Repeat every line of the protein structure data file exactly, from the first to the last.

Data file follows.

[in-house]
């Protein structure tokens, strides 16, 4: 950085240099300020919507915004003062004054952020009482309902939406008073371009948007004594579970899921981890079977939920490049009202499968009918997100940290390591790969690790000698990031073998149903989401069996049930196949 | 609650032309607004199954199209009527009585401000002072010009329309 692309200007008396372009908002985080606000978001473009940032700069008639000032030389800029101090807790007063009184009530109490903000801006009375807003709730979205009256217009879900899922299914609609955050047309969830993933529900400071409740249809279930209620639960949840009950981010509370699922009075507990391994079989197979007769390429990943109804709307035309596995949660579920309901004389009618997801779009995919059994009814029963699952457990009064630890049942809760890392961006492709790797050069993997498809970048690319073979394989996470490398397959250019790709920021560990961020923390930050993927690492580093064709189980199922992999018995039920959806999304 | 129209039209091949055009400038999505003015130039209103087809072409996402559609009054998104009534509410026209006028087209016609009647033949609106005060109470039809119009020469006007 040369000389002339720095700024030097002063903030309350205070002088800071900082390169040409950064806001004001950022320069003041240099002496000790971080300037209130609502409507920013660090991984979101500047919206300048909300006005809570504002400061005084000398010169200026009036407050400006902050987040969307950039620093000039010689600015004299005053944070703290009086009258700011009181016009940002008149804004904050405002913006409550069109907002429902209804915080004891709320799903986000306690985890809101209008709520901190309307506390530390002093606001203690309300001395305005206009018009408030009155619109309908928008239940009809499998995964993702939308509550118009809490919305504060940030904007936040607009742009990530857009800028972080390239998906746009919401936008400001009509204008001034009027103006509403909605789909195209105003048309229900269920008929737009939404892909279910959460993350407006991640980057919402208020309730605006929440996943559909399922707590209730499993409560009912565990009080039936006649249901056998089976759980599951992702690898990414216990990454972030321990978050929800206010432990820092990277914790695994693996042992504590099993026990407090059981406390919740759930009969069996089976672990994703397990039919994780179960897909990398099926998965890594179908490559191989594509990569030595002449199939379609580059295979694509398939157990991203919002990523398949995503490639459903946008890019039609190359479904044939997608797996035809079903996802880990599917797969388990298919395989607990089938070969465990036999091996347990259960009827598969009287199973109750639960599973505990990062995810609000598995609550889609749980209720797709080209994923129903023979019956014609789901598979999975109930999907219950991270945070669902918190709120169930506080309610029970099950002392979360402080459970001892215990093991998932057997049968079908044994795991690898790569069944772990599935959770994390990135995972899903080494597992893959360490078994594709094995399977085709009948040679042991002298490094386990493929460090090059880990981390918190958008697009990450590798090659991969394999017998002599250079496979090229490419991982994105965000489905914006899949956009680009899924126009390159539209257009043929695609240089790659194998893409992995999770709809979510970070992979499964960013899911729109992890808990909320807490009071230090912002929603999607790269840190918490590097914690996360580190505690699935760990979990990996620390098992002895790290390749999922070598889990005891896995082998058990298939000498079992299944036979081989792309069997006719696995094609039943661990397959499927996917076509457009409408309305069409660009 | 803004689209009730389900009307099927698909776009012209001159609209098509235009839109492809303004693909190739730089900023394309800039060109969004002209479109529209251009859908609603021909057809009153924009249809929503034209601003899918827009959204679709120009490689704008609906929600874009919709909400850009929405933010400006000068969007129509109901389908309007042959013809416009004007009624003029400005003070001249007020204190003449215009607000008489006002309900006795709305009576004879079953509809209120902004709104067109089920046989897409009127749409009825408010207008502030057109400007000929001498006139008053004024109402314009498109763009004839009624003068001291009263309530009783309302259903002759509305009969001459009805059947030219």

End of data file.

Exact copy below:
[in-house]
């Protein structure tokens, strides 16, 4: 950085240099300020919507915004003062004054952020009482309902939406008073371009948007004594579970899921981890079977939920490049009202499968009918997100940290390591790969690790000698990031073998149903989401069996049930196949 | 609650032309607004199954199209009527009585401000002072010009329309 692309200007008396372009908002985080606000978001473009940032700069008639000032030389800029101090807790007063009184009530109490903000801006009375807003709730979205009256217009879900899922299914609609955050047309969830993933529900400071409740249809279930209620639960949840009950981010509370699922009075507990391994079989197979007769390429990943109804709307035309596995949660579920309901004389009618997801779009995919059994009814029963699952457990009064630890049942809760890392961006492709790797050069993997498809970048690319073979394989996470490398397959250019790709920021560990961020923390930050993927690492580093064709189980199922992999018995039920959806999304 | 129209039209091949055009400038999505003015130039209103087809072409996402559609009054998104009534509410026209006028087209016609009647033949609106005060109470039809119009020469006007 040369000389002339720095700024030097002063903030309350205070002088800071900082390169040409950064806001004001950022320069003041240099002496000790971080300037209130609502409507920013660090991984979101500047919206300048909300006005809570504002400061005084000398010169200026009036407050400006902050987040969307950039620093000039010689600015004299005053944070703290009086009258700011009181016009940002008149804004904050405002913006409550069109907002429902209804915080004891709320799903986000306690985890809101209008709520901190309307506390530390002093606001203690309300001395305005206009018009408030009155619109309908928008239940009809499998995964993702939308509550118009809490919305504060940030904007936040607009742009990530857009800028972080390239998906746009919401936008400001009509204008001034009027103006509403909605789909195209105003048309229900269920008929737009939404892909279910959460993350407006991640980057919402208020309730605006929440996943559909399922707590209730499993409560009912565990009080039936006649249901056998089976759980599951992702690898990414216990990454972030321990978050929800206010432990820092990277914790695994693996042992504590099993026990407090059981406390919740759930009969069996089976672990994703397990039919994780179960897909990398099926998965890594179908490559191989594509990569030595002449199939379609580059295979694509398939157990991203919002990523398949995503490639459903946008890019039609190359479904044939997608797996035809079903996802880990599917797969388990298919395989607990089938070969465990036999091996347990259960009827598969009287199973109750639960599973505990990062995810609000598995609550889609749980209720797709080209994923129903023979019956014609789901598979999975109930999907219950991270945070669902918190709120169930506080309610029970099950002392979360402080459970001892215990093991998932057997049968079908044994795991690898790569069944772990599935959770994390990135995972899903080494597992893959360490078994594709094995399977085709009948040679042991002298490094386990493929460090090059880990981390918190958008697009990450590798090659991969394999017998002599250079496979090229490419991982994105965000489905914006899949956009680009899924126009390159539209257009043929695609240089790659194998893409992995999770709809979510970070992979499964960013899911729109992890808990909320807490009071230090912002929603999607790269840190918490590097914690996360580190505690699935760990979990990996620390098992002895790290390749999922070598889990005891896995082998058990298939000498079992299944036979081989792309069997006719696995094609039943661990397959499927996917076509457009409408309305069409660009 | 803004689209009730389900009307099927698909776009012209001159609209098509235009839109492809303004693909190739730089900023394309800039060109969004002209479109529209251009859908609603021909057809009153924009249809929503034209601003899918827009959204679709120009490689704008609906929600874009919709909400850009929405933010400006000068969007129509109901389908309007042959013809416009004007009624003029400005003070001249007020204190003449215009607000008489006002309900006795709305009576004879079953509809209120902004709104067109089920046989897409009127749409009825408010207008502030057109400007000929001498006139008053004024109402314009498109763009004839009624003068001291009263309530009783309302259903002759509305009969001459009805059947030219």